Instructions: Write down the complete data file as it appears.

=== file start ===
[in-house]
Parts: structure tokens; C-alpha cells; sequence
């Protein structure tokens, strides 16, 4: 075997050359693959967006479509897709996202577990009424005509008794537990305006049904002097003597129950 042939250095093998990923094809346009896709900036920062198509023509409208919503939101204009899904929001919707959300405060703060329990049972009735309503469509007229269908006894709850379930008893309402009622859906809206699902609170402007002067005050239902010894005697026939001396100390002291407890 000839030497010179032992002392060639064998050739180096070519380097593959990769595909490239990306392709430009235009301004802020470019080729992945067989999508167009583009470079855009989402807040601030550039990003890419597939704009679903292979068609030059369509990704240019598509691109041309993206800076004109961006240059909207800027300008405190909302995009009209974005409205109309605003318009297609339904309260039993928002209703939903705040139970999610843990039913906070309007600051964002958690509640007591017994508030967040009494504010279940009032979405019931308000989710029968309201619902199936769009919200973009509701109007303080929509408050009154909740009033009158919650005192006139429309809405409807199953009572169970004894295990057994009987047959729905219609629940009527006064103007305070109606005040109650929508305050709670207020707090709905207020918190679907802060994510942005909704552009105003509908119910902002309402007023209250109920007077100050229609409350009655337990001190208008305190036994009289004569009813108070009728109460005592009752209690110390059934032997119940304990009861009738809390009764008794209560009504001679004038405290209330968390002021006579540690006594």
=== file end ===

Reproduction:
[in-house]
Parts: structure tokens; C-alpha cells; sequence
């Protein structure tokens, strides 16, 4: 075997050359693959967006479509897709996202577990009424005509008794537990305006049904002097003597129950 042939250095093998990923094809346009896709900036920062198509023509409208919503939101204009899904929001919707959300405060703060329990049972009735309503469509007229269908006894709850379930008893309402009622859906809206699902609170402007002067005050239902010894005697026939001396100390002291407890 000839030497010179032992002392060639064998050739180096070519380097593959990769595909490239990306392709430009235009301004802020470019080729992945067989999508167009583009470079855009989402807040601030550039990003890419597939704009679903292979068609030059369509990704240019598509691109041309993206800076004109961006240059909207800027300008405190909302995009009209974005409205109309605003318009297609339904309260039993928002209703939903705040139970999610843990039913906070309007600051964002958690509640007591017994508030967040009494504010279940009032979405019931308000989710029968309201619902199936769009919200973009509701109007303080929509408050009154909740009033009158919650005192006139429309809405409807199953009572169970004894295990057994009987047959729905219609629940009527006064103007305070109606005040109650929508305050709670207020707090709905207020918190679907802060994510942005909704552009105003509908119910902002309402007023209250109920007077100050229609409350009655337990001190208008305190036994009289004569009813108070009728109460005592009752209690110390059934032997119940304990009861009738809390009764008794209560009504001679004038405290209330968390002021006579540690006594």